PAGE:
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Indonesia cbank says loan growth has rebounded


´╗┐KUTA, Indonesia Dec 3 Indonesia's central bank said there were signs that banks have started to lend more to clients and that loan growth may have rebounded in October from its lowest level since 2009, a senior official said on Saturday. Juda Agung, Bank Indonesia's (BI) executive director of economic and monetary policy, said based on commercial banks' daily reports to regulators, loan growth may have rebounded to 7.5 percent in October and could accelerate to 8.3 percent in November. The latest banking data showed that loans by commercial banks grew 6.47 percent in September on a yearly basis, its weakest in nearly seven years. Official data for October is due later this month. This year BI has cut its benchmark interest rate six times, eased lending rules and trimmed banks' statutory reserve requirement ratio, all in a bid to get banks to lend more and lift economic growth.

But bankers have said rising bad loans have made them more careful in giving money to borrowers. Agung said the trend of rising non performing loans had reached its peak and started to come down.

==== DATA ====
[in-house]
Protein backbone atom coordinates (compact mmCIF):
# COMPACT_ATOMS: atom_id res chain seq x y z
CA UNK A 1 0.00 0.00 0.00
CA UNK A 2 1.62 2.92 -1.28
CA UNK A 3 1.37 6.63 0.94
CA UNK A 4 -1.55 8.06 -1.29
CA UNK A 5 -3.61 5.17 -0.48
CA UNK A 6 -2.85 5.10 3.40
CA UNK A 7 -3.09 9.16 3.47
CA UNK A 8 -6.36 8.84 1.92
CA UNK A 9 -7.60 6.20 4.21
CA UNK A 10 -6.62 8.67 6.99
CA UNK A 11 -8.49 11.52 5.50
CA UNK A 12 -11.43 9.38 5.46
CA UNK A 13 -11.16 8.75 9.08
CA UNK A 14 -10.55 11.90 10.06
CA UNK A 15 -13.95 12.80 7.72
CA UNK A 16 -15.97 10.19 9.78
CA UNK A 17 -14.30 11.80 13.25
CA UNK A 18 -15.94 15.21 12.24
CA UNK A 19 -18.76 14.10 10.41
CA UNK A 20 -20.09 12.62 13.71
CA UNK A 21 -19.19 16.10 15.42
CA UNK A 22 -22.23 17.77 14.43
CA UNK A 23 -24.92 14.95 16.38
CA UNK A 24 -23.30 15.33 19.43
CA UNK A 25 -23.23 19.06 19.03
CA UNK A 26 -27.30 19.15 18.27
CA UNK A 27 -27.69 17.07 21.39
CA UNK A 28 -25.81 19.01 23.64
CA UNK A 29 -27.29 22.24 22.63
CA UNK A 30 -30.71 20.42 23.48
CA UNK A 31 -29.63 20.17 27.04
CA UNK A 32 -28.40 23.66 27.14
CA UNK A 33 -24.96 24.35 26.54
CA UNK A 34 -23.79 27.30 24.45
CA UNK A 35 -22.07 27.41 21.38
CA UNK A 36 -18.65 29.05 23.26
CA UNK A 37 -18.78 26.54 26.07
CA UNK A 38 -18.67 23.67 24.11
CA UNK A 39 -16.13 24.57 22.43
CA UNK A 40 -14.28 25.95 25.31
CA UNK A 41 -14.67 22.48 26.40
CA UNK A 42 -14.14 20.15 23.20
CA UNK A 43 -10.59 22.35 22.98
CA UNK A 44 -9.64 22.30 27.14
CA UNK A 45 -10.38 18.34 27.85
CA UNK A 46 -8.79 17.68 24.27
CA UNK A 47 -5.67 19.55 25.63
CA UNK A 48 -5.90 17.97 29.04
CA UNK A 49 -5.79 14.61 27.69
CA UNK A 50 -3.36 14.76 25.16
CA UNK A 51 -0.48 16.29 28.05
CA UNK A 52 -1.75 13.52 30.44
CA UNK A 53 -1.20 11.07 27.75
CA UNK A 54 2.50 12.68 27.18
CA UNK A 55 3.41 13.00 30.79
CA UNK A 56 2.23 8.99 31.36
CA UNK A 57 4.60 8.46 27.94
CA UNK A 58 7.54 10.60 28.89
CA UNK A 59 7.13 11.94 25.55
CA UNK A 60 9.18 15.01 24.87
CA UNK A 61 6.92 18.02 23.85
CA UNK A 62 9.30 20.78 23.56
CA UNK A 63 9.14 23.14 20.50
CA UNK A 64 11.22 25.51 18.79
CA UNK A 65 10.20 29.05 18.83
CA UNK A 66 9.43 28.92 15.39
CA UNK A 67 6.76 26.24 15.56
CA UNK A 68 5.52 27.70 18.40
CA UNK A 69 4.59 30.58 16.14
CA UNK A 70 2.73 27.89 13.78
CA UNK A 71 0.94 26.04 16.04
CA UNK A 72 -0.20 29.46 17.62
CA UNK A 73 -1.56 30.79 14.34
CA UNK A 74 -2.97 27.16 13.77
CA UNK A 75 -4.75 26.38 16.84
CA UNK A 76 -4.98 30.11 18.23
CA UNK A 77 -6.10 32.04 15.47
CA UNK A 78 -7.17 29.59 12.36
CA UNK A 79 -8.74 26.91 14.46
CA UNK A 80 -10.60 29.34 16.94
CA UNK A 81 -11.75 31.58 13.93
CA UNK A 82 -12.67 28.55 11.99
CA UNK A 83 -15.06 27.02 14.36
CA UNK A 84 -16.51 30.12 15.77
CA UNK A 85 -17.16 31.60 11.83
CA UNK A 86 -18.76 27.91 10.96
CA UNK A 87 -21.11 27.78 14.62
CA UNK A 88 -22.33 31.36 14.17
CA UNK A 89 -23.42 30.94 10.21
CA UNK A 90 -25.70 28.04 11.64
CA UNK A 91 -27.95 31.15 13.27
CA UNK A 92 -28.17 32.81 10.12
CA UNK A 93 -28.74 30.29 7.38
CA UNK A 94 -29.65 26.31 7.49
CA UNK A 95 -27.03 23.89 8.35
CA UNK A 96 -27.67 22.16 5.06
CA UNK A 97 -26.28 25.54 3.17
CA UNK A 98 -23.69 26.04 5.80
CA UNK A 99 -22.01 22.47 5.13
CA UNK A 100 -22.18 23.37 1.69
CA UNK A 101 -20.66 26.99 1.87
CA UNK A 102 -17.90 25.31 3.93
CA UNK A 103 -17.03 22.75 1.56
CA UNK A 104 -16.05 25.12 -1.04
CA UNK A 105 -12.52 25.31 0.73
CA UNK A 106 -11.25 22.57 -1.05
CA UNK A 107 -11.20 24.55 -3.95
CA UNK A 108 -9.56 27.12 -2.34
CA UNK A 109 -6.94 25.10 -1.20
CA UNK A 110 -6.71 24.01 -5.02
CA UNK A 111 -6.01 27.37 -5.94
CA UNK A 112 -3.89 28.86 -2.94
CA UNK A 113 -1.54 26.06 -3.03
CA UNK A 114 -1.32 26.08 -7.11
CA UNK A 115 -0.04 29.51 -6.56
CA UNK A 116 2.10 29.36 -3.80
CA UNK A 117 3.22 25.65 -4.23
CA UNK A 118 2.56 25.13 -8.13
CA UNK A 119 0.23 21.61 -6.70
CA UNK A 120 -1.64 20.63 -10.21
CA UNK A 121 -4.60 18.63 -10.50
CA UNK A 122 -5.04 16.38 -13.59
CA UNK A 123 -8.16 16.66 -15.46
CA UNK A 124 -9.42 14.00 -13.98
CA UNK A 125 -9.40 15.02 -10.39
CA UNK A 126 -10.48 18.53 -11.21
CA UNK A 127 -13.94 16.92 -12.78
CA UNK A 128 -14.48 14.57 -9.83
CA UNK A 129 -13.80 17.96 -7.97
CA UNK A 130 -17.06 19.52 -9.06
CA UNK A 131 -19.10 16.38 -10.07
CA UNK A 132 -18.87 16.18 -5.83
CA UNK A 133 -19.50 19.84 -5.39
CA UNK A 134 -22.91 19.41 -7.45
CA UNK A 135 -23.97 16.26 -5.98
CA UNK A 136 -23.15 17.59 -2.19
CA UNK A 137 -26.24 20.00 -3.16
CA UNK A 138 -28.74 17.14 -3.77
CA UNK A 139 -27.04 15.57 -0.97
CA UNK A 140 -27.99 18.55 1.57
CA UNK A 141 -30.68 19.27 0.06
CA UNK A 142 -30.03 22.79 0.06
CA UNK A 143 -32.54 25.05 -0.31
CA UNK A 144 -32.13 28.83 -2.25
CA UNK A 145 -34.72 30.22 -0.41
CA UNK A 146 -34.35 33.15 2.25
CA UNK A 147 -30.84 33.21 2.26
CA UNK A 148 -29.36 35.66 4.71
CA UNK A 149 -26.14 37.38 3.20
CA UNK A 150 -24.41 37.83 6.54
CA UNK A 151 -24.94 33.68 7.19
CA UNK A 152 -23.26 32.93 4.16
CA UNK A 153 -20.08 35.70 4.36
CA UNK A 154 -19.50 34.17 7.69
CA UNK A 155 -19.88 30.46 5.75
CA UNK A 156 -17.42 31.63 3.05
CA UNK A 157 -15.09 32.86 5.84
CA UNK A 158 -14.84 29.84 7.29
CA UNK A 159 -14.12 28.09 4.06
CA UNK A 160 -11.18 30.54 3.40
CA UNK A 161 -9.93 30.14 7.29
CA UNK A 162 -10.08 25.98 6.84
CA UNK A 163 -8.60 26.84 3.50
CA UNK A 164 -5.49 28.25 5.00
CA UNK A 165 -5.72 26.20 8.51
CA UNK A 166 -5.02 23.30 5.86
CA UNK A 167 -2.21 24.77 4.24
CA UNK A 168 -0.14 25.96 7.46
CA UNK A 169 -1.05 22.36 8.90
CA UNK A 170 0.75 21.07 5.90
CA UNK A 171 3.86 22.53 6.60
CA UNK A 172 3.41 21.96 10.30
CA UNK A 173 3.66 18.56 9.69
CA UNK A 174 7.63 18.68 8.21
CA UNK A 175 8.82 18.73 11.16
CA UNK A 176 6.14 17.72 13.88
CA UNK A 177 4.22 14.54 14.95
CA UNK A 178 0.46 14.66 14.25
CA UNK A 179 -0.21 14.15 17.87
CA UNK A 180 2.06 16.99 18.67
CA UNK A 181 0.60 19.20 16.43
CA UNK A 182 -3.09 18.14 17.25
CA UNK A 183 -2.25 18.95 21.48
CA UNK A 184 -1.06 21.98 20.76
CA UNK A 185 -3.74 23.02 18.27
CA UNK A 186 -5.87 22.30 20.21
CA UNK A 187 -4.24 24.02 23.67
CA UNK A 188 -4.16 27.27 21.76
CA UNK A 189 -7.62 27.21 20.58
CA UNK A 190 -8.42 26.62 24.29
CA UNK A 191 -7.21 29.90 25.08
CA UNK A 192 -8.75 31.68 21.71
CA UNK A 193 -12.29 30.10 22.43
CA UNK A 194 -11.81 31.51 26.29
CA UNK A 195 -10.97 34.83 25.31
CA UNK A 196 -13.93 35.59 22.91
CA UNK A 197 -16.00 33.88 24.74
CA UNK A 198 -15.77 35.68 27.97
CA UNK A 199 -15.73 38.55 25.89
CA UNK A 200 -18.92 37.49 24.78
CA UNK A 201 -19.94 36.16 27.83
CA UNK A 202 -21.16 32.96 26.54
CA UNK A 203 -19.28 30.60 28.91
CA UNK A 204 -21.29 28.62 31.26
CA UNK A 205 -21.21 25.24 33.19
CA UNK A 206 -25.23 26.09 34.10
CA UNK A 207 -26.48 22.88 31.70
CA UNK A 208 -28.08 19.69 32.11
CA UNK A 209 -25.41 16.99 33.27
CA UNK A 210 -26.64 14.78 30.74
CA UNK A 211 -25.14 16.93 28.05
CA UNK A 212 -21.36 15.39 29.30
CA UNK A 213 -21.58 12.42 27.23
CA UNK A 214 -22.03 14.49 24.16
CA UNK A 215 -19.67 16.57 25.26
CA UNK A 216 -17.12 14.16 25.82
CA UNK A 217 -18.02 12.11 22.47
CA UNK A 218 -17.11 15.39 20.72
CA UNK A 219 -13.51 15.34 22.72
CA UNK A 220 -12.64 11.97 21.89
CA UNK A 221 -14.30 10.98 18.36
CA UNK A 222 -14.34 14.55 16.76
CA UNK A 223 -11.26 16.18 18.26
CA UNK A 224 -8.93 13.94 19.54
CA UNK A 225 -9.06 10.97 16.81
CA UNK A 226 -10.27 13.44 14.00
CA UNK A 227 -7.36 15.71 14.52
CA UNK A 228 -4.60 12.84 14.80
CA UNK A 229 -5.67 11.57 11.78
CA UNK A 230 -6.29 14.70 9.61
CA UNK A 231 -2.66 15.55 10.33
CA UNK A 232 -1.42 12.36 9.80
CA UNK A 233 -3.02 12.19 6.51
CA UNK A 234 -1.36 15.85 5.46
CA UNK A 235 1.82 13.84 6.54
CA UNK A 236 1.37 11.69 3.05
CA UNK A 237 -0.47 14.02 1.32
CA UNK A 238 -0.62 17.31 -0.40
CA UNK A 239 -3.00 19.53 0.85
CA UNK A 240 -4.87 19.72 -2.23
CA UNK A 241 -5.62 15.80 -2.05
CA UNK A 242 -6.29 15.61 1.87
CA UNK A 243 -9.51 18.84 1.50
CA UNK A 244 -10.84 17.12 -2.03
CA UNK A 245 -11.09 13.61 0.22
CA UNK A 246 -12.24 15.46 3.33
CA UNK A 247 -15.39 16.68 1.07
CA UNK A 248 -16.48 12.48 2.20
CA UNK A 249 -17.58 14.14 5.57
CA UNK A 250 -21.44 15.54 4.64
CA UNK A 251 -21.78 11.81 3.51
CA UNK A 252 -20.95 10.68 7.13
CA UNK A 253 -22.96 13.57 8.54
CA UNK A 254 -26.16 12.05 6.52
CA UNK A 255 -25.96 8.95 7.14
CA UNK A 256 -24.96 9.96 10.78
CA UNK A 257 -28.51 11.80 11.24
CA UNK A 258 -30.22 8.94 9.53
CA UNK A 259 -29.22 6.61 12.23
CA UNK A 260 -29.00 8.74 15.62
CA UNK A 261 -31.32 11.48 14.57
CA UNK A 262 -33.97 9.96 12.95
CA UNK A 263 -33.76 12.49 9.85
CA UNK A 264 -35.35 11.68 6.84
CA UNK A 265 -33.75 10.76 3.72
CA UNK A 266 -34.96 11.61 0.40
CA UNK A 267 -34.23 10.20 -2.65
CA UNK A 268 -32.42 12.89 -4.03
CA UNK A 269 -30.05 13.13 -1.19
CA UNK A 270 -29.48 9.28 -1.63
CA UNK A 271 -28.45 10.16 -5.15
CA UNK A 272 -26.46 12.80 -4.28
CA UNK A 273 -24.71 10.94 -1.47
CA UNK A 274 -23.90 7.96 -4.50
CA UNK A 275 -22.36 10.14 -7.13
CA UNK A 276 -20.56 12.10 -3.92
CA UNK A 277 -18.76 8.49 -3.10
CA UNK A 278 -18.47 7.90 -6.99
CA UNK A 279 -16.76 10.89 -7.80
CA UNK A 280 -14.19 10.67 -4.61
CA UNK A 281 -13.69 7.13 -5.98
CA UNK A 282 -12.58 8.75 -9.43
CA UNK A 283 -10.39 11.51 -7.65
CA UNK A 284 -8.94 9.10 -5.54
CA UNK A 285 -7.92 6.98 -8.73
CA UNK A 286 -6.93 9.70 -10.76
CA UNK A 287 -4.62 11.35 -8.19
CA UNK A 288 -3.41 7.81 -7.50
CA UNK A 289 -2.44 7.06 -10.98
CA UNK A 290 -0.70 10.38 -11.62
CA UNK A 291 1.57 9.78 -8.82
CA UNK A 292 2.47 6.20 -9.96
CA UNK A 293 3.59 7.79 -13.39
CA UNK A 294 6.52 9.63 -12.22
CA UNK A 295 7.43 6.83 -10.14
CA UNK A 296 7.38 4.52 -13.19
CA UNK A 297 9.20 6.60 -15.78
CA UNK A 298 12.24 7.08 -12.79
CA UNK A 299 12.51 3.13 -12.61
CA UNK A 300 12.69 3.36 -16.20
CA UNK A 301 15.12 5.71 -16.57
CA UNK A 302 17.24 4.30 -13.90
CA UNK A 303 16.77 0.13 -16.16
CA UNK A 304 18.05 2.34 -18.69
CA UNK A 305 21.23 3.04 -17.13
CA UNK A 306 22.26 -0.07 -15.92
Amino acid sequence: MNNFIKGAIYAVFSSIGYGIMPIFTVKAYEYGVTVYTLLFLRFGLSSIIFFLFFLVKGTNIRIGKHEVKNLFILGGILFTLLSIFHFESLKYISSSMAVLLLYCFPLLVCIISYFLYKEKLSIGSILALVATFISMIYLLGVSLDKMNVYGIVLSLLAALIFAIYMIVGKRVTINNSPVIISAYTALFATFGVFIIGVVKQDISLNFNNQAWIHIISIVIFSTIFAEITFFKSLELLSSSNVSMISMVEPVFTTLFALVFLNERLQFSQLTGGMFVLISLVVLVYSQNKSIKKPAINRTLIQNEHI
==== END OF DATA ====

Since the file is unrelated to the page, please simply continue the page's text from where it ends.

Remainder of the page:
"This year, many companies were consolidating, banks too. But the NPL ratio has improved now and companies have finished their deleveraging process. They are now ready to take on more leverage," Agung told a media gathering in the resort island of Bali."The banking credit cycle is now in a recovery stage," he added.

Banks would probably lend more to property and commodity-related sectors, Agung said, noting an improvement in the prices of Indonesia's main commodities. BI's outlook for loan expansion during 2016 is 7 percent to 9 percent, while GDP growth is seen at 5 percent. It expects loan growth to pick up to 10 percent to 12 percent in 2017 and economic growth to reach 5.0 percent to 5.4 percent. Last year's GDP growth of 4.8 percent was the slowest since 2009.

Kuwait finance house may sell properties, cut small number of jobs


´╗┐KUWAIT May 18 Kuwait Finance House, the country's second largest lender and one of the world's oldest Islamic banks, may sell some of its properties this year, its chief executive told Reuters on Monday. The bank may auction the properties or offer them to be run by other operators, depending on market conditions, Mazin Saad al-Nahedh said without giving details.

He also said KFH planned to cut tens of jobs as part of its restructuring plan, which would eliminate some positions. Some people would be moved to other subsidiaries.

KFH said in early May that it was considering a possible sale of its Malaysian unit. That is the only unit earmarked for possible sale because it is outside the Middle East, Nahedh said.

The bank is restructuring activities ahead of a planned divestment by its largest shareholder, the Kuwait Investment Authority. A timetable for the divestment has not been announced.

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